Hi so i've recently learned the SFML graphics library and would like to use or make a non-rigid body 2D physics system to use with it. I have three questions:

The definition of rigid body in Box2d is

A chunk of matter that is so strong that the distance between any two bits of matter on the chunk is completely constant.

And this is exactly what i don't want as i would like to make elastic, deformable, breakable, and re-connection bodies. 1. Are there any simple 2D physics engines, but with these kinds of characteristics out there? preferably free or opensource?

2. If not could i use box2d and work off of it to create it even if it's based on rigid bodies?

3. Finally, if there is a simple physics engine like this, should i go through with the proccess of creating a new one anyway, simply for experience and to enhance physics math knowledge? I feel like it would help if i ever wanted to modify the code of an existing engine, or create a game with really unique physics.


  • 1
    \$\begingroup\$ There was this engine called JelloPhysics (C#), but the site seems to be down. There's a video here: youtube.com/watch?v=SvqY_pgA6DU \$\endgroup\$ – bummzack Jun 28 '11 at 6:23

You can use rigid body systems to create soft body and fluid dynamics. Physical reason behind it? Well, essentially, atoms are small rigid bodies. This isn't completely true of course, but for simplicity you can view them as such. And soft bodies are obviously made from atoms.

So, how do you create "soft bodies" using a rigid body engine like Box2D?

The essential technique is to bind points in your body together using joints. For example, if you connect the ends of a list of lines together using distance joints (meaning the distance between two joints must be constant), it will roughly behave like a piece of cloth.

But that's just a rough description. A lot of "elementary field work" with Box2D has been done by ewjordan, one of the developers of the Java-port of Box2D. Here's a good starting point: http://www.box2d.org/forum/viewtopic.php?f=8&t=1978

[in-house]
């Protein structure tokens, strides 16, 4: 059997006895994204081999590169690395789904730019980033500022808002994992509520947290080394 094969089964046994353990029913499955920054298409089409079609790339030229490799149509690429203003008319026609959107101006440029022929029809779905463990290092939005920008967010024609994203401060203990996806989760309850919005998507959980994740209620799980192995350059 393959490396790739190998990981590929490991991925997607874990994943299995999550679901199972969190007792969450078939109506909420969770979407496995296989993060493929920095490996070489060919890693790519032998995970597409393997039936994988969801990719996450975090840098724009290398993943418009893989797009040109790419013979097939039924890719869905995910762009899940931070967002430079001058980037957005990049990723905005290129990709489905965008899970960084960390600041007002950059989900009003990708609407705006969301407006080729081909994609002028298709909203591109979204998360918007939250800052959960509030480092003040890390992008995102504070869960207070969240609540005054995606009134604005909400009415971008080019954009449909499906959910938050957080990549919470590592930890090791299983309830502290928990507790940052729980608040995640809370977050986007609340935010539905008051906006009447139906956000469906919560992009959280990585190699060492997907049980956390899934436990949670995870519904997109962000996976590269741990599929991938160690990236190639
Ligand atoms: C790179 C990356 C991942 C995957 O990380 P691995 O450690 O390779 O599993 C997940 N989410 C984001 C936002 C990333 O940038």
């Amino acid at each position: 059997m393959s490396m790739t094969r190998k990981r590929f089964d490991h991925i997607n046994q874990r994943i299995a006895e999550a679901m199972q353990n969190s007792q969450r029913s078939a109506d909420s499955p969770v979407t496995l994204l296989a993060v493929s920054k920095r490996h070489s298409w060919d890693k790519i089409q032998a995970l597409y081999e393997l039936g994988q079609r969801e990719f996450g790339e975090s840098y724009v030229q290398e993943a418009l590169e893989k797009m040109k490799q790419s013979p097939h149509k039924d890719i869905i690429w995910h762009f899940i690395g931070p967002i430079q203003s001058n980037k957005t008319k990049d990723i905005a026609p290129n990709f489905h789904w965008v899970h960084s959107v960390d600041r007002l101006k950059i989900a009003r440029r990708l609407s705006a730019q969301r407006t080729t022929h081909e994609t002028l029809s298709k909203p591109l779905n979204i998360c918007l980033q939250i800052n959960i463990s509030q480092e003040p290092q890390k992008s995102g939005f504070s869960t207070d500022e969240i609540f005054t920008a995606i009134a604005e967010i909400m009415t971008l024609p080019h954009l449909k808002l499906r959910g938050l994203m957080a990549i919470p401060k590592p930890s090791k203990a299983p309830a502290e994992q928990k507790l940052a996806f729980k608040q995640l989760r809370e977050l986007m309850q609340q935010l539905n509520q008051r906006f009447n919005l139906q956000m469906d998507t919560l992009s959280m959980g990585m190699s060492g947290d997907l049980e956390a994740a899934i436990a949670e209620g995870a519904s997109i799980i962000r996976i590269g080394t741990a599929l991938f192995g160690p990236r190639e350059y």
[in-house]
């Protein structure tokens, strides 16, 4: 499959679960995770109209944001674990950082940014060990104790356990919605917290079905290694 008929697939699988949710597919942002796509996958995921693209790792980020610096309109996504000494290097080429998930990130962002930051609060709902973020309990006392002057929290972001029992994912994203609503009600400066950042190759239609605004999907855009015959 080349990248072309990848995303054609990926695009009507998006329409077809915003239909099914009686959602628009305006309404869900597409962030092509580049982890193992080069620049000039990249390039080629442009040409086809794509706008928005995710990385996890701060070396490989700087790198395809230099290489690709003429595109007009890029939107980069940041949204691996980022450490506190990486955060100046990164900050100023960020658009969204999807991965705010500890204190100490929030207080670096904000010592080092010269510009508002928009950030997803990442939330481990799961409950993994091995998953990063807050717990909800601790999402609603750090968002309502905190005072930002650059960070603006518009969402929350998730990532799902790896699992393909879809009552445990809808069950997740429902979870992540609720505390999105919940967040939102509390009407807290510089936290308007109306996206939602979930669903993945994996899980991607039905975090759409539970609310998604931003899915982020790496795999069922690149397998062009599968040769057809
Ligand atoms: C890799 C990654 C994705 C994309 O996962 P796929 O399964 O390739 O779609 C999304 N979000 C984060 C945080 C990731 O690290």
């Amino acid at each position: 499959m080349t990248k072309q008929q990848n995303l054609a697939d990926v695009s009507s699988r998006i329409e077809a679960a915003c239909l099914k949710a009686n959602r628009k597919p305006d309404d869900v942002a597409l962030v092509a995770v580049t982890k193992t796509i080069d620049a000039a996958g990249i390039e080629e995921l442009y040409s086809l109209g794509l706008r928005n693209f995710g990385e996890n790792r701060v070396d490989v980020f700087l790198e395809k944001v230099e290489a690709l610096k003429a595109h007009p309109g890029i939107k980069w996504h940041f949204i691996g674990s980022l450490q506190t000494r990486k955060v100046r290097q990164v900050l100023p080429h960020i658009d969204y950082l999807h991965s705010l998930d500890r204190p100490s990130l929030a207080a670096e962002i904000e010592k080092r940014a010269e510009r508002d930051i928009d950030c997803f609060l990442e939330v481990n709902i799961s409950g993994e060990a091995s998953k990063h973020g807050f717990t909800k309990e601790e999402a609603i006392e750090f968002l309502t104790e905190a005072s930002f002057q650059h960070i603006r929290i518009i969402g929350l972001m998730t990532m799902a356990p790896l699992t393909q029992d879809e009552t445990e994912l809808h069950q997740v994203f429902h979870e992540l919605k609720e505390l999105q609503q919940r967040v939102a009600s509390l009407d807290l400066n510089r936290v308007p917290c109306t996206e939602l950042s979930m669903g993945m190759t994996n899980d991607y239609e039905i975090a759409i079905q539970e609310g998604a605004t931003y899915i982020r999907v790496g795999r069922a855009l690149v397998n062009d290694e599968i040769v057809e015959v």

• \$\begingroup\$ A mix of tension/compression springs are needed to keep the "shape" of the soft body, as well as calculating the volume to keep it whole. \$\endgroup\$ – Jonathan Connell Jun 28 '11 at 9:22
  • \$\begingroup\$ Yes, but all of that is actually done via joints, if we're talking about Box2D. Sure he'll manually have to alter their behaviour, but that's where he has to start. For constant volume effects in Gish-like blobs for example, JBox2D has ConstantVolumeJoint. \$\endgroup\$ – TravisG Jun 28 '11 at 9:24
  • \$\begingroup\$ Yeah I'm not that familiar with Box2D, I just know how some collegues used PhysX to simulate a bubble ^^ \$\endgroup\$ – Jonathan Connell Jun 28 '11 at 9:49

The term you are looking for is soft-body physics.

Wikipedia has a nice list. They're all 3D AFAICS, but should be good.

Also check out this SO question.

A great book (it's rigid body, but all the maths and physics are there; it's also 3D, but is trivial to transfer to 2D) is Game Physics Engine Development. It implements a particle based system before moving onto rigid bodies and collision.


One simple way to simulate soft bodies is to connect together small rigid bodies with elastic joints. Then the difficult part is to fine tune your model's parameters and map the texture to the underlying model.

The following blog post provides an implementation of a deformable ball with cocos2d engine: http://2sa-studio.blogspot.com/2014/05/soft-bodies-with-cocos2d-v3.html

  • \$\begingroup\$ credits to cocos2d debug draw ;-) \$\endgroup\$ – sdabet Apr 2 '15 at 9:26

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